Pressure on North Korea is two-fold: economic sanctions and military presence. In the midst of UN Security Council deliberations, U.S. Secretary of Defense Leon Panetta called for the reorientation of NATO, to “broaden the scope of our alliance security discussions beyond European and regional issues.” The U.S. has led the expansion of NATO military operations first in its bombing operations in the Balkans, then later in Iraq, Afghanistan and Libya. The aim is for NATO to support aggressive U.S. military operations, across all continents that adjoin Europe and the Mediterranean. “In particular,” Panetta continued, “I strongly believe that Europe should join the United States in increasing and deepening defense engagement with the Asia-Pacific region…The bottom line is that Europe should not fear our rebalance to Asia; Europe should join it.”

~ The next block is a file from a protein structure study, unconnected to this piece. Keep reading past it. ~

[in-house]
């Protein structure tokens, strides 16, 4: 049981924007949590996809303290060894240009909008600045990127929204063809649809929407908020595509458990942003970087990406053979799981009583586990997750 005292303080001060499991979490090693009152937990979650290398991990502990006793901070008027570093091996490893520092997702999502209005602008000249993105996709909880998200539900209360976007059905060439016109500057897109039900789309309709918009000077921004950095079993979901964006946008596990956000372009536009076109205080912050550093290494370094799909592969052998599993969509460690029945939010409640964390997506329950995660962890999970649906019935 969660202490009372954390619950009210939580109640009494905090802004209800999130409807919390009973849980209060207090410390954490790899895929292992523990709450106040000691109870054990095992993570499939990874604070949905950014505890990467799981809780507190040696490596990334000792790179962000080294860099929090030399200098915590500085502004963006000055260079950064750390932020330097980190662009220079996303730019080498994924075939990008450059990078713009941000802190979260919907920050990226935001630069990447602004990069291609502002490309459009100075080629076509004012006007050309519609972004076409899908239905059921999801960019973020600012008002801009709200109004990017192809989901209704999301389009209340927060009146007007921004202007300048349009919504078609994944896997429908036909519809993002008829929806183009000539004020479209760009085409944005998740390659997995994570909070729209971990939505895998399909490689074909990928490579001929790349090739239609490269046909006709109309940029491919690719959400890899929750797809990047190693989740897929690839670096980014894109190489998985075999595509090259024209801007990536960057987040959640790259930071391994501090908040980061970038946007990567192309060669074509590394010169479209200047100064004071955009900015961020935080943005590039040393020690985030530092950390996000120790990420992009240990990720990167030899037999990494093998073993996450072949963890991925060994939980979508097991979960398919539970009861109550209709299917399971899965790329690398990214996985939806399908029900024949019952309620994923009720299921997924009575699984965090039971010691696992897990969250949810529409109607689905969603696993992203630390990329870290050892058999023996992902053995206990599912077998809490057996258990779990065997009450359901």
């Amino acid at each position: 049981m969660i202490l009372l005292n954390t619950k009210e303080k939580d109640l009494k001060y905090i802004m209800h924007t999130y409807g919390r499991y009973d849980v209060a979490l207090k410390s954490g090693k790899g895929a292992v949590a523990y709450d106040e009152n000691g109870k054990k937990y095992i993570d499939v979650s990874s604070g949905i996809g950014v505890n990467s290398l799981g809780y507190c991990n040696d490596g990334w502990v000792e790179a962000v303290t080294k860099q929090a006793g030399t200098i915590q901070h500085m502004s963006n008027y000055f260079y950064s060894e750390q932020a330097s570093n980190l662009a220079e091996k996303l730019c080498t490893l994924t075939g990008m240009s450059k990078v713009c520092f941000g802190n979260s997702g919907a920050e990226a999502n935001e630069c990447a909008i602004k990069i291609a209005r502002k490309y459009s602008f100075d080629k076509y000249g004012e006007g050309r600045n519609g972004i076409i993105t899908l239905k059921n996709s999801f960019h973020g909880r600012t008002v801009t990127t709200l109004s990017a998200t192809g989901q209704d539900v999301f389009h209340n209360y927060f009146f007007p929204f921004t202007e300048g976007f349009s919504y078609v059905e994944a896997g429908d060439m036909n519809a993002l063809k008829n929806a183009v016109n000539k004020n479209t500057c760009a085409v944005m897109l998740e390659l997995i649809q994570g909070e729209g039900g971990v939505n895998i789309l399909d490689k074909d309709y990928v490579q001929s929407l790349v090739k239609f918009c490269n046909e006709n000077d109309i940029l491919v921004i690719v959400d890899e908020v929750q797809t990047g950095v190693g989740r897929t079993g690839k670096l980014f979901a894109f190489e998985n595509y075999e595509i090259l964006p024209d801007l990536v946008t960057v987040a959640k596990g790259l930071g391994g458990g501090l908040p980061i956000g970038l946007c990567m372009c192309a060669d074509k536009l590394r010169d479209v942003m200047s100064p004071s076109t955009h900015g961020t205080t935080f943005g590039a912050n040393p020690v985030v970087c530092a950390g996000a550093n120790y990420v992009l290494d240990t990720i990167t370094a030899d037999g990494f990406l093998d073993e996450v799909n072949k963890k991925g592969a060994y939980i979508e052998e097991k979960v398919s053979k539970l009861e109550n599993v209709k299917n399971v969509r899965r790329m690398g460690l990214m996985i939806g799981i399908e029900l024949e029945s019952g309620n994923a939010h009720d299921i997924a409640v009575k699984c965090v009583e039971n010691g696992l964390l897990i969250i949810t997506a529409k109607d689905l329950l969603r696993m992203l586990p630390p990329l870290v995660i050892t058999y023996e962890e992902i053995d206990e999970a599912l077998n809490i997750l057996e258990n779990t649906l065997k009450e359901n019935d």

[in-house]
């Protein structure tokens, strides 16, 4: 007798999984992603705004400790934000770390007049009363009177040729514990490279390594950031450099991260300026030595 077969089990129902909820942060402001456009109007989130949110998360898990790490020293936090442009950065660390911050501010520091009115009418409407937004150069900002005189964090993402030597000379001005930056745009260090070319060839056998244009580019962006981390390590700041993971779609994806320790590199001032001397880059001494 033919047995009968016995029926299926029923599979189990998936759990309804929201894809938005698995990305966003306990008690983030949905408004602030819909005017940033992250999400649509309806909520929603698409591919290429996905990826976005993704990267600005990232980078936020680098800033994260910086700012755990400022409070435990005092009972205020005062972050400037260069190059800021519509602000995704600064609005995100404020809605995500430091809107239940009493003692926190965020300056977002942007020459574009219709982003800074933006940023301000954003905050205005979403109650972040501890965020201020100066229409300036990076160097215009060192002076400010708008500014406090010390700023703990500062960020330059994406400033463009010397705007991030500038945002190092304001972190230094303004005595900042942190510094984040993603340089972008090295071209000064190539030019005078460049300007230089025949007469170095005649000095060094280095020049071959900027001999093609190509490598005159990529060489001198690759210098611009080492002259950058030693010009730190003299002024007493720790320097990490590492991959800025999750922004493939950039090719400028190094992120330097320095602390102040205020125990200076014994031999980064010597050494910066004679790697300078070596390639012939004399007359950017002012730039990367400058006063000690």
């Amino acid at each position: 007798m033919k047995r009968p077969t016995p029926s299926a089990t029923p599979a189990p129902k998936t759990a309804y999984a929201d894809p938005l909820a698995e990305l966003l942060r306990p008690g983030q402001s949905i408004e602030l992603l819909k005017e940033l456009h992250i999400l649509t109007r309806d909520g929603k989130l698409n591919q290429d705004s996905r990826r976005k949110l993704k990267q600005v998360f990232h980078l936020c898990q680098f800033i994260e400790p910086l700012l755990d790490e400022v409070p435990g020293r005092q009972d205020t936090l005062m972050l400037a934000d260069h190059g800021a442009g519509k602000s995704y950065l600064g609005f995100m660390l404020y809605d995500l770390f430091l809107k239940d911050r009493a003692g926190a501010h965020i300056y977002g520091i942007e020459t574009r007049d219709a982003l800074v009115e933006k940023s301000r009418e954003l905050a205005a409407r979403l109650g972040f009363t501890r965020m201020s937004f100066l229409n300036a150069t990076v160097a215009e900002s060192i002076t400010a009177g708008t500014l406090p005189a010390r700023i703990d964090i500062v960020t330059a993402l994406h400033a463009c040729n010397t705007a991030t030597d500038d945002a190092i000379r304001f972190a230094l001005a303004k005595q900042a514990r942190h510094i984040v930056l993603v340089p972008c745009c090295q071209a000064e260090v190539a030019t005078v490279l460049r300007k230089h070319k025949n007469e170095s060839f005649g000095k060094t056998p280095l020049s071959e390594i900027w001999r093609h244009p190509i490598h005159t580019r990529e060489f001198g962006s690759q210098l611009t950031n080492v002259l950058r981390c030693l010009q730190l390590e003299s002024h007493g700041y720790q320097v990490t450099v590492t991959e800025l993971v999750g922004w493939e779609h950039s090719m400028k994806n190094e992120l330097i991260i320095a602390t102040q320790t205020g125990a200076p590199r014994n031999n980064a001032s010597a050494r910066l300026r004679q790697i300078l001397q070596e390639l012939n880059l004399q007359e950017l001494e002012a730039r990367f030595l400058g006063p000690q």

However, there is one thing one can say about the North Koreans. They are never cowed by imperial bullying.
Shortly before passage of the UN Security Council resolution, the DPRK sent a message to the United States, calling for negotiations to settle security concerns. That message apparently went unanswered. 
As soon as the UN resolution passed, the Foreign Ministry of the DPRK issued its response, stating that it “flatly rejects the unjust acts of the UNSC aimed at wantonly violating the sovereignty of the DPRK and depriving it of the right to launch satellites for peaceful purposes. The hostile forces are seriously mistaken if they think they can bring down the DPRK with sanctions and pressure.” The Foreign Ministry asserted that the “DPRK will continue to exercise its independent and legitimate right to launch satellites for peaceful purposes while abiding by the universally recognized international law on the use of space for peaceful purposes.” Furthermore, “the DPRK will continuously launch satellites for peaceful purposes.”